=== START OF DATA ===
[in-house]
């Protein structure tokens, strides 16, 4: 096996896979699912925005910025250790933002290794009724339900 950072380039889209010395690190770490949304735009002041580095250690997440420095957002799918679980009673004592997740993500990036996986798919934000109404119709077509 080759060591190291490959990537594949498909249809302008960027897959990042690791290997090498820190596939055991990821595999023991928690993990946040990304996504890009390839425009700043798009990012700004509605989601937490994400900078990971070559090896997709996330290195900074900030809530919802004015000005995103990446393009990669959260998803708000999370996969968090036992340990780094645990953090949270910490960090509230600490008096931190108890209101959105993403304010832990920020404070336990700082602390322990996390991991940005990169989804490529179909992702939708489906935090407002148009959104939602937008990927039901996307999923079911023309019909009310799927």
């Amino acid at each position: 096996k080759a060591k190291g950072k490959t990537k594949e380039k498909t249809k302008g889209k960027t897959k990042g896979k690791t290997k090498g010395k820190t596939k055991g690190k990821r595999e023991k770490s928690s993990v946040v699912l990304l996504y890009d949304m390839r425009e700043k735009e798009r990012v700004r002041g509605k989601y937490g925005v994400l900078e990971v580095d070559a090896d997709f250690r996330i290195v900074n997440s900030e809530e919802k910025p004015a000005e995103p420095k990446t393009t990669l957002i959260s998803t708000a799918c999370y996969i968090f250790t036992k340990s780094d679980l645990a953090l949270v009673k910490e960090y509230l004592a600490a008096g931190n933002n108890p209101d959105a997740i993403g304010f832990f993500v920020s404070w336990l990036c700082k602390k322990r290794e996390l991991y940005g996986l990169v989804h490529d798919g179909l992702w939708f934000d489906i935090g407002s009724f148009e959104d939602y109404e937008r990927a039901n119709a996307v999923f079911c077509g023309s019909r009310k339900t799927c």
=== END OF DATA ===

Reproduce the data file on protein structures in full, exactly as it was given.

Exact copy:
[in-house]
């Protein structure tokens, strides 16, 4: 096996896979699912925005910025250790933002290794009724339900 950072380039889209010395690190770490949304735009002041580095250690997440420095957002799918679980009673004592997740993500990036996986798919934000109404119709077509 080759060591190291490959990537594949498909249809302008960027897959990042690791290997090498820190596939055991990821595999023991928690993990946040990304996504890009390839425009700043798009990012700004509605989601937490994400900078990971070559090896997709996330290195900074900030809530919802004015000005995103990446393009990669959260998803708000999370996969968090036992340990780094645990953090949270910490960090509230600490008096931190108890209101959105993403304010832990920020404070336990700082602390322990996390991991940005990169989804490529179909992702939708489906935090407002148009959104939602937008990927039901996307999923079911023309019909009310799927």
């Amino acid at each position: 096996k080759a060591k190291g950072k490959t990537k594949e380039k498909t249809k302008g889209k960027t897959k990042g896979k690791t290997k090498g010395k820190t596939k055991g690190k990821r595999e023991k770490s928690s993990v946040v699912l990304l996504y890009d949304m390839r425009e700043k735009e798009r990012v700004r002041g509605k989601y937490g925005v994400l900078e990971v580095d070559a090896d997709f250690r996330i290195v900074n997440s900030e809530e919802k910025p004015a000005e995103p420095k990446t393009t990669l957002i959260s998803t708000a799918c999370y996969i968090f250790t036992k340990s780094d679980l645990a953090l949270v009673k910490e960090y509230l004592a600490a008096g931190n933002n108890p209101d959105a997740i993403g304010f832990f993500v920020s404070w336990l990036c700082k602390k322990r290794e996390l991991y940005g996986l990169v989804h490529d798919g179909l992702w939708f934000d489906i935090g407002s009724f148009e959104d939602y109404e937008r990927a039901n119709a996307v999923f079911c077509g023309s019909r009310k339900t799927c």